It probably wasn't smart to dine out in Washington last night. All the big-name chefs were packed inside the Ronald Reagan Building for Capitol Food Fight, the annual Iron Chef-ish battle between six local chef competitors, along with two floors full of 40-plus restaurant sampling-menu favorites. Highlights included thehyper-usage of butternut squash and tuna tartare (just about every restaurant seemed to highlight one of the two) and emcee Anthony Bourdain looking pretty svelte on stage in his skin-tight jeans. All the money raised from the $125 tickets benefited D.C. Central Kitchen, a nonprofit culinary school of sorts for homeless looking to build careers in the kitchen.
Bourdain and his co-emcee, the tapas restaurant mogul Jose Andres, narrated the battle on stage as attendees scarfed down spicy lobster rolls and bite-sized short ribs. In the final round, rising pretty boy chef Barton Seaver took the throne from Italian chef Roberto Donna, last year's winner, and his teammate Tony Chittum, recently reviewed in the New York Times. The secret ingredient? Red orach, a spinachlike green that's actually red and is unfamiliar to even "food people." Since this battle isn't as intense as the bona fide Iron Chef, competitors knew the secret ingredient options pretty far in advance. They included goat cheese; dried, pressed mullet roe, called botargo; foie gras; and red orach. Wegmans grocery store—now my favorite grocery store that I've never actually been to—provided the pantry full of other usable ingredients.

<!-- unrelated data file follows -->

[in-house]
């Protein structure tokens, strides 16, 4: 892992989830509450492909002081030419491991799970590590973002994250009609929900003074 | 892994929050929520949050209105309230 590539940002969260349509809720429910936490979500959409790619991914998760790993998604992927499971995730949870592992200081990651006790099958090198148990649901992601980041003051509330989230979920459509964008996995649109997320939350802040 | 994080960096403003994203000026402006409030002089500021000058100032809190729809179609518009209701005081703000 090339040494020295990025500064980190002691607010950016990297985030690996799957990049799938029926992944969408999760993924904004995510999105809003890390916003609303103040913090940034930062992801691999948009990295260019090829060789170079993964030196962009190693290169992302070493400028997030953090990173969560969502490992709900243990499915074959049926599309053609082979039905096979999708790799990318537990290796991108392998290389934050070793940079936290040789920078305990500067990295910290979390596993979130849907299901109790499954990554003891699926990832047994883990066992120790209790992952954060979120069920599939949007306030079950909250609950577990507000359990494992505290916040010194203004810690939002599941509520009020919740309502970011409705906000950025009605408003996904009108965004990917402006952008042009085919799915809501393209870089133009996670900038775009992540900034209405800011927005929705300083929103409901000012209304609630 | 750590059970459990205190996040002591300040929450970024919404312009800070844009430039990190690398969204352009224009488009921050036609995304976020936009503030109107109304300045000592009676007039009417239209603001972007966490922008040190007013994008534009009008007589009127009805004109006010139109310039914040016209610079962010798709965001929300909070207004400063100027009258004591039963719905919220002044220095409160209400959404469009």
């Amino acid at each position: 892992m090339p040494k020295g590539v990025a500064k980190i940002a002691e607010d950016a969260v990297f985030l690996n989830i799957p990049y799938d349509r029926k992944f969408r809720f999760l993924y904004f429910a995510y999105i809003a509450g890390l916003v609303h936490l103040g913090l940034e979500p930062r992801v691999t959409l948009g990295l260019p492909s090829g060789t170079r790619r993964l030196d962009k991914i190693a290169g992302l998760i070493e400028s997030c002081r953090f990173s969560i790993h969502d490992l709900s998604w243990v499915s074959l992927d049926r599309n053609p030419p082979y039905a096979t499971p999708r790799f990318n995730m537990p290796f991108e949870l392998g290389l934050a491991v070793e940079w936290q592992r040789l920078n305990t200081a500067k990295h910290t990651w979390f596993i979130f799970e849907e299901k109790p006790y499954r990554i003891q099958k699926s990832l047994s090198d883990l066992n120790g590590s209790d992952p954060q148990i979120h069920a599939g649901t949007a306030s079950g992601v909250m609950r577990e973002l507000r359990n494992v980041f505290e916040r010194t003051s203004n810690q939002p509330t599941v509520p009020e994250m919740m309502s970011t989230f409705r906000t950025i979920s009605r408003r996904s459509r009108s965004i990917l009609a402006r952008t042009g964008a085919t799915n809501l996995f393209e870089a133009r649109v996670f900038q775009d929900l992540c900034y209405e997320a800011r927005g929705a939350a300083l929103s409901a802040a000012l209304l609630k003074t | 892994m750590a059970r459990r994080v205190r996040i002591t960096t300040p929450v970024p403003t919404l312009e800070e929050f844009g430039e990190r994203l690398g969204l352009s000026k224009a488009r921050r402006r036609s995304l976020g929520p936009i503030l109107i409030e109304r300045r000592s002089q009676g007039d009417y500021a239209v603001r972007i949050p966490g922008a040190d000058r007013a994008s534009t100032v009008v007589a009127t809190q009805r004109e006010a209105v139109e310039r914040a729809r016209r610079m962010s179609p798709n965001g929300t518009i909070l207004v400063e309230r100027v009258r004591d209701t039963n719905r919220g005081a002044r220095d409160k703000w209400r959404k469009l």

Seaver is known in D.C. for his sustainable seafood mission. His restaurant, Hook, which opened in May, flaunts a menu of fresh-caught tuna, Arctic char, and wahoo, and has been buzzing since it opened. Salmon and trout everywhere must have been smiling last night as their cheerleader brought home the gold. Not bad for a 28-year-old chef to beat an Italian chef personality almost twice his age. Way to go, Barton.
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